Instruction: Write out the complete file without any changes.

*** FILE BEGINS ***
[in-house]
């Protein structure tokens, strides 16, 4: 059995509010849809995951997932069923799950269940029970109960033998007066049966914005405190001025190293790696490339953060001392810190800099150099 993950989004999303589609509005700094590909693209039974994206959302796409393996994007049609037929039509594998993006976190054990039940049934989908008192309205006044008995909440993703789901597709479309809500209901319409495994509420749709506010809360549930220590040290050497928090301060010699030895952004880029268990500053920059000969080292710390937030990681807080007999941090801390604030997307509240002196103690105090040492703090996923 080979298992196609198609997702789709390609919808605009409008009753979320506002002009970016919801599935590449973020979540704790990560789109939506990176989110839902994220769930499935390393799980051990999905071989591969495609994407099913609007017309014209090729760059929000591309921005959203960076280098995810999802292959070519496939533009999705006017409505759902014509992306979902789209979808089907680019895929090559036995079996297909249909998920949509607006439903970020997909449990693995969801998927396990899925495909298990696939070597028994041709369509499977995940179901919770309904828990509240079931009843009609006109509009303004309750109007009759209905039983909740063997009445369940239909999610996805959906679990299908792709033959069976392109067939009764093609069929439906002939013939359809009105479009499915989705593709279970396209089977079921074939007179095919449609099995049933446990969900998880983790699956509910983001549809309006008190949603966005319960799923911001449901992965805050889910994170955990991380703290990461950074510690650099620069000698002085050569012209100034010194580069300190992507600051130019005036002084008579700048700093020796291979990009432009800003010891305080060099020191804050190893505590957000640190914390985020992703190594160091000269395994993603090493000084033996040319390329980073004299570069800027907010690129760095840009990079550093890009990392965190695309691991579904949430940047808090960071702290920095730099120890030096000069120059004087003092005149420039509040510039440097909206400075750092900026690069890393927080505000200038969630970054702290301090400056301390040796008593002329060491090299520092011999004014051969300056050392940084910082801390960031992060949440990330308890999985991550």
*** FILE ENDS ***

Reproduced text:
[in-house]
């Protein structure tokens, strides 16, 4: 059995509010849809995951997932069923799950269940029970109960033998007066049966914005405190001025190293790696490339953060001392810190800099150099 993950989004999303589609509005700094590909693209039974994206959302796409393996994007049609037929039509594998993006976190054990039940049934989908008192309205006044008995909440993703789901597709479309809500209901319409495994509420749709506010809360549930220590040290050497928090301060010699030895952004880029268990500053920059000969080292710390937030990681807080007999941090801390604030997307509240002196103690105090040492703090996923 080979298992196609198609997702789709390609919808605009409008009753979320506002002009970016919801599935590449973020979540704790990560789109939506990176989110839902994220769930499935390393799980051990999905071989591969495609994407099913609007017309014209090729760059929000591309921005959203960076280098995810999802292959070519496939533009999705006017409505759902014509992306979902789209979808089907680019895929090559036995079996297909249909998920949509607006439903970020997909449990693995969801998927396990899925495909298990696939070597028994041709369509499977995940179901919770309904828990509240079931009843009609006109509009303004309750109007009759209905039983909740063997009445369940239909999610996805959906679990299908792709033959069976392109067939009764093609069929439906002939013939359809009105479009499915989705593709279970396209089977079921074939007179095919449609099995049933446990969900998880983790699956509910983001549809309006008190949603966005319960799923911001449901992965805050889910994170955990991380703290990461950074510690650099620069000698002085050569012209100034010194580069300190992507600051130019005036002084008579700048700093020796291979990009432009800003010891305080060099020191804050190893505590957000640190914390985020992703190594160091000269395994993603090493000084033996040319390329980073004299570069800027907010690129760095840009990079550093890009990392965190695309691991579904949430940047808090960071702290920095730099120890030096000069120059004087003092005149420039509040510039440097909206400075750092900026690069890393927080505000200038969630970054702290301090400056301390040796008593002329060491090299520092011999004014051969300056050392940084910082801390960031992060949440990330308890999985991550």